The no-nonsense follow-up to Below Stairs: A Classic Kitchen Maid’s Memoir that Inspired Upstairs, Downstairs and Downton Abbey (2012).
In this latest book, which was originally published in Britain more than 30 years ago, the author explores the ramifications of what was then considered a shocking event in the class-bound culture of early-20th-century Britain. Rose, the fetching under-parlourmaid to the wealthy Wardham family, did the unthinkable, eloping with Gerald, the family’s only son. Powell deftly explores the reactions of the family—Gerald’s father refused to see the couple ever—as well as those of the servants below the stairs, who seemed as disconcerted as the family. Though Powell and another young servant were delighted with the change in status the romance afforded Rose, she understood the hazards as well. “She couldn’t see that she’d never really be one of them; she’d never be able to keep up the conversation at dinner for she never read, not even novels, and knew absolutely nothing about politics or the arts,” she writes. Throughout the narrative, Powell offers insights illuminating the life and times for house servants following World War I, including the strict hierarchy among those who spent their lives working for wealthy families. She also looks at the sexual mores of the times, the incredible meals created by armies of servants toiling in the basements of the big houses and her own ideas regarding her own marriage. “I was determined to marry and achieve an equal partnership,” she writes. “Although I would probably still have little money, I intended to have, in my marriage, as much freedom as the male had always had by inalienable right.”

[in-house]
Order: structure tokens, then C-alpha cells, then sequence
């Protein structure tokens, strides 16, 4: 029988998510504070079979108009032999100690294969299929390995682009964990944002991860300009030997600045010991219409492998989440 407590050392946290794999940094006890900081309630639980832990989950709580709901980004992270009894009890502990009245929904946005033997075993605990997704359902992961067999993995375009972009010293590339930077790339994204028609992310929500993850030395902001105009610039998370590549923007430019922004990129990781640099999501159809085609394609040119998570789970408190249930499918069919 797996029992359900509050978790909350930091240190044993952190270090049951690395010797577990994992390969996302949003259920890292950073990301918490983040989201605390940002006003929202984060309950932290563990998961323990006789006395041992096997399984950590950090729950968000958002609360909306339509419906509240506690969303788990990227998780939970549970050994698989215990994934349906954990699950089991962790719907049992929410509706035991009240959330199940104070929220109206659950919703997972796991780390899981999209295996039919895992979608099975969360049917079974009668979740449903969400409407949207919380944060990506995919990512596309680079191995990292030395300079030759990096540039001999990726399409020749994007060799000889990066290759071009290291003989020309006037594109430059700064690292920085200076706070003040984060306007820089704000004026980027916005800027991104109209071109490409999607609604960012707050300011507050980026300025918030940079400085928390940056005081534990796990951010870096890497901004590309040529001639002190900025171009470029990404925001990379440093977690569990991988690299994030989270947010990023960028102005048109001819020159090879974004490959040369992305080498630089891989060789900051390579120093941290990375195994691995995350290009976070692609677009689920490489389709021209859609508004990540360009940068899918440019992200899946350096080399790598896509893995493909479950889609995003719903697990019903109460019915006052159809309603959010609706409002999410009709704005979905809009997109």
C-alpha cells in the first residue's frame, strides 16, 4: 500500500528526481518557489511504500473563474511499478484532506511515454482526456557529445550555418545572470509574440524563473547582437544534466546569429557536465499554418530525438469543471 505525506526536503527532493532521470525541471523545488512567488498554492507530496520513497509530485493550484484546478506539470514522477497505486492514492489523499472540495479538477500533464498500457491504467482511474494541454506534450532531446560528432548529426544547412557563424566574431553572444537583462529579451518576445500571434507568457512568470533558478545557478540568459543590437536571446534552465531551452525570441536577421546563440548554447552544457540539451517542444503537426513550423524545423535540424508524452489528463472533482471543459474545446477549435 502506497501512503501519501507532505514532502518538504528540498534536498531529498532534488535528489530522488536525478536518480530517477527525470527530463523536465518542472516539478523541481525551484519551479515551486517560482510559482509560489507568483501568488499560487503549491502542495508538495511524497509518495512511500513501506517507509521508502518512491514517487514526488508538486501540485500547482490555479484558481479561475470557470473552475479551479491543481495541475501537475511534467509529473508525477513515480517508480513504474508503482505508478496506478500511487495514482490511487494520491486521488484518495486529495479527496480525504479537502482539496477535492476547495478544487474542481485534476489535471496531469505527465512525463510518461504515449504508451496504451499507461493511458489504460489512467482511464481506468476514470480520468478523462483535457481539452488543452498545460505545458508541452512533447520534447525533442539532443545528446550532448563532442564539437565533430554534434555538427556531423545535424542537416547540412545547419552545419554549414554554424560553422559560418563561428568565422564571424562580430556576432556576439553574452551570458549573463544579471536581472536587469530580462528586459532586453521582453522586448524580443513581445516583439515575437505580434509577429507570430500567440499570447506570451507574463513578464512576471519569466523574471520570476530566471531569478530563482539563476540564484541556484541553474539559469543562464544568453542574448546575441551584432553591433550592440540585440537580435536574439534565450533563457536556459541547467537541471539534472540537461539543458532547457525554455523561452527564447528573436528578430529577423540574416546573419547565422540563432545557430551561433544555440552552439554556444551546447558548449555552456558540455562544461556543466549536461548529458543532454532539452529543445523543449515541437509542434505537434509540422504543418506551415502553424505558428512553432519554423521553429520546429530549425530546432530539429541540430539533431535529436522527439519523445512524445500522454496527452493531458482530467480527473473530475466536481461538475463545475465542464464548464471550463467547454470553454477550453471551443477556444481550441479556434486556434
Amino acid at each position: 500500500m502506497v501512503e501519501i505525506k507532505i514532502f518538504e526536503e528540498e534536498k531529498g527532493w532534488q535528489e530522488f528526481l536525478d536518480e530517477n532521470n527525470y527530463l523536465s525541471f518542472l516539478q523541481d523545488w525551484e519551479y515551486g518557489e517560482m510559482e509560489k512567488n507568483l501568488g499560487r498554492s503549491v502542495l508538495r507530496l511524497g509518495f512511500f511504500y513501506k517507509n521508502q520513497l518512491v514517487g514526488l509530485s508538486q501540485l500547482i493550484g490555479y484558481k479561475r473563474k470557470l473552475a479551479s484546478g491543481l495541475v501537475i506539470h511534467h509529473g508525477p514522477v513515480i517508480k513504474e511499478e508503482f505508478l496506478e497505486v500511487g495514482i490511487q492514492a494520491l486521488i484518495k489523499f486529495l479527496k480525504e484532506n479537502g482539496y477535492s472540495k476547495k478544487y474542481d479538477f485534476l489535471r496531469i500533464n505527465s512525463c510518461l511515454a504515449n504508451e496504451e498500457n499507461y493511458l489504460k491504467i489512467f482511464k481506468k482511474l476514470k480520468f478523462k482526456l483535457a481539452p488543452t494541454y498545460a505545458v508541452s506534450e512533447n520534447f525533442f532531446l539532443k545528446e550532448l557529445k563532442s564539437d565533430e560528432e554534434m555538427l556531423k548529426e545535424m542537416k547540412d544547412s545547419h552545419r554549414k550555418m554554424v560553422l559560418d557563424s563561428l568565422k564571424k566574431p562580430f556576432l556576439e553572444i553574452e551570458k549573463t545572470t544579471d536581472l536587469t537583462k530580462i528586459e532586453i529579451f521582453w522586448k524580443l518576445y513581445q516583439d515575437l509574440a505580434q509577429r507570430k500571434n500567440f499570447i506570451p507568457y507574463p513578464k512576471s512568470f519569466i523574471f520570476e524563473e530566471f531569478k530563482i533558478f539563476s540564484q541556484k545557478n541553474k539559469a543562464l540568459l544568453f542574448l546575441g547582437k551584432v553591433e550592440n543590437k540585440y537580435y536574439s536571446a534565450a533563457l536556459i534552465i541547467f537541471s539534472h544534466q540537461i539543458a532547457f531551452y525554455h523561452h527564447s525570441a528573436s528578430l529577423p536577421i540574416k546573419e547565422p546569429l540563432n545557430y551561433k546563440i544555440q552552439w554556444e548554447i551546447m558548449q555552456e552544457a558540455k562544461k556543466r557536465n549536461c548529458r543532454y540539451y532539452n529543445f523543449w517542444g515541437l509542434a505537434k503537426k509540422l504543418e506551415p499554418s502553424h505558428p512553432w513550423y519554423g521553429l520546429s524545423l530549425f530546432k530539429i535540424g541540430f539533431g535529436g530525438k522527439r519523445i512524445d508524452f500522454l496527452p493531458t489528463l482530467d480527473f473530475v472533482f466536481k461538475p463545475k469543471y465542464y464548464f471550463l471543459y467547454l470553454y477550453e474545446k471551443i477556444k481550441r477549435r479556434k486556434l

An insightful peek into a time long gone, told with skill, humor and wit.